Understanding Basic Financial Reports

By Greg Herring
Pen and calculator on top of financial report

Reading basic financial reports comes naturally to me. Though I have spent thousands of hours honing my skills, I cannot claim credit – it is just the way I am designed.

Most business owners are not designed the way I am. They are designed to create businesses by generating revenue and hiring people to execute.

Business owners and managers often ask me to explain how to use their basic financial reports to manage the business. They know that they are missing something, but they do not know exactly what is missing. I will address those issues in a series of blog posts, beginning with this one.

To move from the academic to the practical, I discuss the reports in the context of the commercial landscape industry. Even if you are not in this industry, you will find valuable principles that you can apply to your industry below.

This week, I cover the basic financial reports. In the coming weeks, I will cover reports that look into the future – revenue growth reports and profit catalyzing reports. But it all starts with the basic reports automatically generated by your accounting system.

The Basic Financial Reports

Each basic report will answer one of two questions:

  • What happened?
  • Where are we?

Here is an overview of the three basic financial reports and their definitions.

Income Statement

The income statement is like a video. It’s a record of what happened during a specific period, generally a month, a quarter or a year. It shows how much revenue the company earned and the amount of expenses the company incurred. It contains all transactions recorded during the specified period. It is not the existence of a standard income statement that provides value. It is the structure and customization of the income statement to a specific industry and company that makes it valuable.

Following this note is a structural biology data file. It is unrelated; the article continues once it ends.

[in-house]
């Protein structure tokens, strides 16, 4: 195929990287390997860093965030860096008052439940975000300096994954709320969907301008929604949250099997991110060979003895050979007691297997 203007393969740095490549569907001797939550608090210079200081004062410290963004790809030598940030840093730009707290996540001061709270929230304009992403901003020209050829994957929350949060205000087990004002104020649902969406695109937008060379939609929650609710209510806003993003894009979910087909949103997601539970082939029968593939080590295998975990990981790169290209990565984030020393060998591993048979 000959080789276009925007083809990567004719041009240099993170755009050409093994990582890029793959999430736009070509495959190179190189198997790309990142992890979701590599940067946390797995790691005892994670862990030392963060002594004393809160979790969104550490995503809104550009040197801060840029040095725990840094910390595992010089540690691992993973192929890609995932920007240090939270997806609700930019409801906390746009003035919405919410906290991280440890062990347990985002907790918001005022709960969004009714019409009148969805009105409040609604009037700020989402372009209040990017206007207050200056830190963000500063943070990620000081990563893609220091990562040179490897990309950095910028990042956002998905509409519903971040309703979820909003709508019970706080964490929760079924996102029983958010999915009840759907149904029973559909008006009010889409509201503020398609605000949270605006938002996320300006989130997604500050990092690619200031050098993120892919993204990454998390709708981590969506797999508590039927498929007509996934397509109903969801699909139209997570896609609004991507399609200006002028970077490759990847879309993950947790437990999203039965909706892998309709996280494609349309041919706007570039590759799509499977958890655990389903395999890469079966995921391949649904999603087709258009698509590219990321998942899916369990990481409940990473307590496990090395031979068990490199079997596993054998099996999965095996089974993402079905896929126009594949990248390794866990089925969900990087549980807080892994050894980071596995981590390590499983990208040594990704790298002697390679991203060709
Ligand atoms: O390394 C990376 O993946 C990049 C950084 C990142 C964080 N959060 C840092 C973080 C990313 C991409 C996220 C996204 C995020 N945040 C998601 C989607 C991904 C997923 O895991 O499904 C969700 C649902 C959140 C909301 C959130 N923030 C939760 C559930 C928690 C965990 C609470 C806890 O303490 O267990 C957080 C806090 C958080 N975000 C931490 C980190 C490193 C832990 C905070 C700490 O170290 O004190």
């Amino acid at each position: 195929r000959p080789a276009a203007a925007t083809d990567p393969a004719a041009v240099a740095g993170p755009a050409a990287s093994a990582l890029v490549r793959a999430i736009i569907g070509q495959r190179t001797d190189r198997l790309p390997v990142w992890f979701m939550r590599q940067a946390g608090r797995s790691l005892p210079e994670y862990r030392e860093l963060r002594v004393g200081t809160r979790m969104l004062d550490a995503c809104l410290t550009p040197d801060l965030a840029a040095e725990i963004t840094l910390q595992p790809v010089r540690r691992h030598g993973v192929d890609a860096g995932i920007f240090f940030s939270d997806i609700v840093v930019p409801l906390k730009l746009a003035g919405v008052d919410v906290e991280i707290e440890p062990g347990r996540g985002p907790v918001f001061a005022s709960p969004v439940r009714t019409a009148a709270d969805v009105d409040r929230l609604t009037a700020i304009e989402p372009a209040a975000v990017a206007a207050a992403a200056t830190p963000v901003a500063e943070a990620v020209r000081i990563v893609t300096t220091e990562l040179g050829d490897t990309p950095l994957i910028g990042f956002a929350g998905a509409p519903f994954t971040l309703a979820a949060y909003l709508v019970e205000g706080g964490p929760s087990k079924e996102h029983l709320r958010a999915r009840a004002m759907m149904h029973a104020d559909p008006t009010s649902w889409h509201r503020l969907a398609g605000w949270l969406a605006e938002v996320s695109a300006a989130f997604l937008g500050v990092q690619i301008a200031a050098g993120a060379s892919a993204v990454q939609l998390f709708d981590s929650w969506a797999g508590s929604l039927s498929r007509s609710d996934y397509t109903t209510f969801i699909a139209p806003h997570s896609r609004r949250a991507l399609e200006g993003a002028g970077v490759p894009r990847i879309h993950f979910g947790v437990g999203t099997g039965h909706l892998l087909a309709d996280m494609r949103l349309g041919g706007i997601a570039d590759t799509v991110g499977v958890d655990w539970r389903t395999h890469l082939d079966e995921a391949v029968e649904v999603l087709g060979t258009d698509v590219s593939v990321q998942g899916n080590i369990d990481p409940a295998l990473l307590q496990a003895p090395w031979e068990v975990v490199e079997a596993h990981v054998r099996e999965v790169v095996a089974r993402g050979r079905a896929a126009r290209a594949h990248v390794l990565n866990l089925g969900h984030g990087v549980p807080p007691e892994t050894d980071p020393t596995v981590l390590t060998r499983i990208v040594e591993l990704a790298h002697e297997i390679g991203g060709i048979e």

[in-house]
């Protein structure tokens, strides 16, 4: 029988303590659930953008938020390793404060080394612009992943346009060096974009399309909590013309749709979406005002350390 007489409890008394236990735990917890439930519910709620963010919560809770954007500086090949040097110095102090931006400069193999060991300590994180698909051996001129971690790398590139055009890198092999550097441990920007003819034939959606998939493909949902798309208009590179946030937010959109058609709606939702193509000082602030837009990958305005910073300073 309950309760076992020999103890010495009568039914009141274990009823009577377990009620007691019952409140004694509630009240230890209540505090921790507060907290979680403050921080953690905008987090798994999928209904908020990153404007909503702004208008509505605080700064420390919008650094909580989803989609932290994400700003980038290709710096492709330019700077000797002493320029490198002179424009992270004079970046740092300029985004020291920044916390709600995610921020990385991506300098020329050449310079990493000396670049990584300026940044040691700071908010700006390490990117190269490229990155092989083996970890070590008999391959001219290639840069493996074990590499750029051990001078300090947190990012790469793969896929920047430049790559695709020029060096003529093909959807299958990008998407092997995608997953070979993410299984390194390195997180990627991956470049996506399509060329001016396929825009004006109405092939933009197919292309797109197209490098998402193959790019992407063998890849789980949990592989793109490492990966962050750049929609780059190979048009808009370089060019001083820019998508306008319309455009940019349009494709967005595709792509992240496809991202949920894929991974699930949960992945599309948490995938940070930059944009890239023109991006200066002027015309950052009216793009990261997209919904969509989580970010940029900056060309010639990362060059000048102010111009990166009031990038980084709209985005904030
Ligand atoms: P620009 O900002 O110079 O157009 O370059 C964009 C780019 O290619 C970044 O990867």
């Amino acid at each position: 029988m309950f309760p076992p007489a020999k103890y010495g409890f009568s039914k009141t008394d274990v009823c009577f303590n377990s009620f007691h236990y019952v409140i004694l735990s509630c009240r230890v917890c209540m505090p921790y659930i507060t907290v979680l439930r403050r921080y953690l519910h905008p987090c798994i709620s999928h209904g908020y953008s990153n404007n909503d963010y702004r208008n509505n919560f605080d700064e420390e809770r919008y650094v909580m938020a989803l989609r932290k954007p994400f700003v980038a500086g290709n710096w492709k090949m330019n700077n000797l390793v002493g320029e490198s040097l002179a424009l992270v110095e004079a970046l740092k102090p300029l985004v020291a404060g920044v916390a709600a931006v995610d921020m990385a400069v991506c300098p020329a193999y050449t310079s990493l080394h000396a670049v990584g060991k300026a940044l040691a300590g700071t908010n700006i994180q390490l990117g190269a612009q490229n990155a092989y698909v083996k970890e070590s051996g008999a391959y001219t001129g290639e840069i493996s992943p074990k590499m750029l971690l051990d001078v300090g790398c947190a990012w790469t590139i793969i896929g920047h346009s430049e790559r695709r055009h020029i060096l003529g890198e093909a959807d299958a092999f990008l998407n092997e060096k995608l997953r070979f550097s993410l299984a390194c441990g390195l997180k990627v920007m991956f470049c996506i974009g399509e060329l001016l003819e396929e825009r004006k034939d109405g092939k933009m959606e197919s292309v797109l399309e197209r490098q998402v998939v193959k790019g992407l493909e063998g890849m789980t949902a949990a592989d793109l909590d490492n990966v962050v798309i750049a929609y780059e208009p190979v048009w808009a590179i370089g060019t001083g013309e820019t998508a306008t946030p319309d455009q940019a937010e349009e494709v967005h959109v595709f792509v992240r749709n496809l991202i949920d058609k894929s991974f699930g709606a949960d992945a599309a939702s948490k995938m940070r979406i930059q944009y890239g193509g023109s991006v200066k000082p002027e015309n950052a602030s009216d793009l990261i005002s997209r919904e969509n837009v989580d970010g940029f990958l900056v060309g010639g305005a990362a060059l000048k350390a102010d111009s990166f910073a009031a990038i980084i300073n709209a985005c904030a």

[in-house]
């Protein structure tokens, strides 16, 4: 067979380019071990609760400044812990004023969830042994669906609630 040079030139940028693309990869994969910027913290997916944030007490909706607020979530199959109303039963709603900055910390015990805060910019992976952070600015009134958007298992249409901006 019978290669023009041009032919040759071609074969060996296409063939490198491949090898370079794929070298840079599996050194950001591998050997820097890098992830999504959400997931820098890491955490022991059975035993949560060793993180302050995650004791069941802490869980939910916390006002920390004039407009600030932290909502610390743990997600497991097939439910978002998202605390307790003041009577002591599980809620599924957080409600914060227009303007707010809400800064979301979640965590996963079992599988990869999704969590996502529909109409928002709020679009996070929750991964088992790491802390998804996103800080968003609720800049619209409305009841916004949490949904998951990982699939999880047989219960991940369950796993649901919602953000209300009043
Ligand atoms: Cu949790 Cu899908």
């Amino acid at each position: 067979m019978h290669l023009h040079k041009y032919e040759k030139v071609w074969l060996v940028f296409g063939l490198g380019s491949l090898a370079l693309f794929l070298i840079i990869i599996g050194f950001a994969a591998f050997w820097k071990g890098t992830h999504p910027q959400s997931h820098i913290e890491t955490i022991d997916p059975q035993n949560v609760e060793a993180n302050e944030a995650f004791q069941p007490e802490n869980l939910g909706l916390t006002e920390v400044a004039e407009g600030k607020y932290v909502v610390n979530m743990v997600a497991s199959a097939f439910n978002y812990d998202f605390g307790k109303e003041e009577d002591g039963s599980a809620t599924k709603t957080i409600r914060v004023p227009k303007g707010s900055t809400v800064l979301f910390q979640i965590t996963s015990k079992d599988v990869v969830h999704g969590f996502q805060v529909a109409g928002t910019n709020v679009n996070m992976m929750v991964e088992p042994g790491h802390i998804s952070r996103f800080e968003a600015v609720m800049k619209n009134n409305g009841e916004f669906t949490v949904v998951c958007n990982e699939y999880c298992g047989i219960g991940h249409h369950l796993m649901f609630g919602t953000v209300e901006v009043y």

If you do not see value in your income statement, there is probably a problem with its structure. For the commercial landscape industry, that means showing revenue by type of service: maintenance, enhancements, irrigation, construction and snow removal for those in snow country. Expenses should be divided into four clear segments: direct costs, indirect costs, sales and marketing costs and general and administrative costs.

Pen and calculator on top of financial report

Direct costs are those costs directly related to a specific customer (such as labor, materials, and subcontractors).

Indirect costs are related to performing work for customers, but these costs cannot be traced to a specific customer (such as fuel, equipment, and repairs).

Sales and marketing costs include all expenses for generating leads and acquiring customers. I recommend tracking these costs as a separate segment so that you know exactly how much it costs to generate new revenue. Knowing this information also helps quantify the cost of losing customers.

General and administrative costs include everything else – the owner’s salary, administrative salaries, office and yard expenses, insurance, coaching and professional fees, etc.

Cash Vs. Accrual Accounting

Some companies track revenue and expenses on the cash basis. This means that the company records revenue when it receives cash and expenses when it pays for them. I do not recommend the cash basis of accounting because the income statement will not reflect reality. (To be clear, landscape companies almost always want to use the cash basis for income tax purposes, but the cash basis should not be used for internal reporting.)

The alternative to cash basis is the accrual basis of accounting. This means that the company records revenue in the month in which the service is performed and records expenses when the company receives the benefit of those expenses. Under accrual accounting, expenses are matched to the revenue generated.